Comment & Analysis
Nov 28, 2021

The Tone of USI’s Protest Won’t Help Govt Take Student Demands Seriously

USI has taken a more acerbic approach to protesting Ireland’s sky-high student fees this year.

By The Editorial Board

This is a time for students protests, but the Union of Students in Ireland (USI), the leading student representative group, attaching itself to an expletive-ridden campaign titled “Fuck the Fees” just gives the government another excuse to dismiss the serious needs of students.

The government, if Higher Education Minister Simon Harris is to be believed, is on the cusp of making a final decision on the Cassells Report after five years of kicking the bucket down the road. In short, higher education is at a crossroads.

The government needs to urgently address rising costs of living, an accommodation crisis and sky-high fees. USI’s approach under former president Lorna Fitzpatrick put the cost of college – particularly accommodation – firmly on the agenda of the national media. It was even handed and mature: students sounded reasonable.


This week’s protest at the Dáil appeared to be an exercise in vying for the funniest sign or most biting one-liner. Amusing signs and witty slogans are a great part of all protests, but centring the protest around a slogan that won’t make it into the broadsheets or any pre-watershed broadcasting makes it easier for the government to roll its eyes and dismiss students as hysterical – something it already loves to do.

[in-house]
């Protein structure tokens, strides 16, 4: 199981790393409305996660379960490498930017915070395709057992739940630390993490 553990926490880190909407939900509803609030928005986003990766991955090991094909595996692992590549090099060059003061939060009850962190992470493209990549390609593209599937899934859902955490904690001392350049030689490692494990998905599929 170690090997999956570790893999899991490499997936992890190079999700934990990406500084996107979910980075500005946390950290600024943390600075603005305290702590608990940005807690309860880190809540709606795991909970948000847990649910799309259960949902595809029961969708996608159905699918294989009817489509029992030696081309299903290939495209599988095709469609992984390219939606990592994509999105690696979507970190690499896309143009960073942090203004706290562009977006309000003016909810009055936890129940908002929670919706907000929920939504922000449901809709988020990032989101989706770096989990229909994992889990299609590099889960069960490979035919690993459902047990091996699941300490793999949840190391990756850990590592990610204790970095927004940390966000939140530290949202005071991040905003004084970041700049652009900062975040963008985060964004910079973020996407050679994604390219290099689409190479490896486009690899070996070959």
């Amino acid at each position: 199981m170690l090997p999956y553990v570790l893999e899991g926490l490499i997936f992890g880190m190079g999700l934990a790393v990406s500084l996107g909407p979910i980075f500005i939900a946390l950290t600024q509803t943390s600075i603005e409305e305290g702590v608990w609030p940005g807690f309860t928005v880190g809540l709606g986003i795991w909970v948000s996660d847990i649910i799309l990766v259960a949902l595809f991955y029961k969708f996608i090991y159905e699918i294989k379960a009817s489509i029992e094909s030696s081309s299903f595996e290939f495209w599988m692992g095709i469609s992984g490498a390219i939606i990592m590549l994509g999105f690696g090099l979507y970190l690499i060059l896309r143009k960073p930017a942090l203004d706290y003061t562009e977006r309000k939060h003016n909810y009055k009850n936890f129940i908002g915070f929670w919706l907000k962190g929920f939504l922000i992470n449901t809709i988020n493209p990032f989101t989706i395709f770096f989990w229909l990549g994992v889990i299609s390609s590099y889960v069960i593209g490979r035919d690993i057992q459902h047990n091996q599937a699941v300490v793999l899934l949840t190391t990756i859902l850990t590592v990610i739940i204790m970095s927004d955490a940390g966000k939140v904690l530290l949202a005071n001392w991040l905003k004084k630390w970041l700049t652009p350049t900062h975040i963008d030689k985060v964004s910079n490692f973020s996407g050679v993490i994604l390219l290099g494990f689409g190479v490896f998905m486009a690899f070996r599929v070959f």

USI has ample ammunition to get the public on its side. The government treats students terribly and Harris has failed to follow through on his pro-student rhetoric with real change. USI is focusing on the broken promises and the consistent shortchanging of students, and this should garner sympathy in the Dáil and among the public.

At the protest, USI President Clare Austick said: “A few people were saying to me: ‘Is “eff the fees” a bit too harsh?’ But no, it’s not, because for 10 years we’ve been ignored.”

She’s right: the government has ignored students for a decade. And “fuck the fees” isn’t too harsh. A new approach to protest in order to make student voices heard should be welcomed.

“Fuck the fees” is certainly angry. Unfortunately, it’s also just immature – a label students have struggled to shake. USI is confusing assertive, passionate protesting, with throwing a temper tantrum that falls on deaf ears.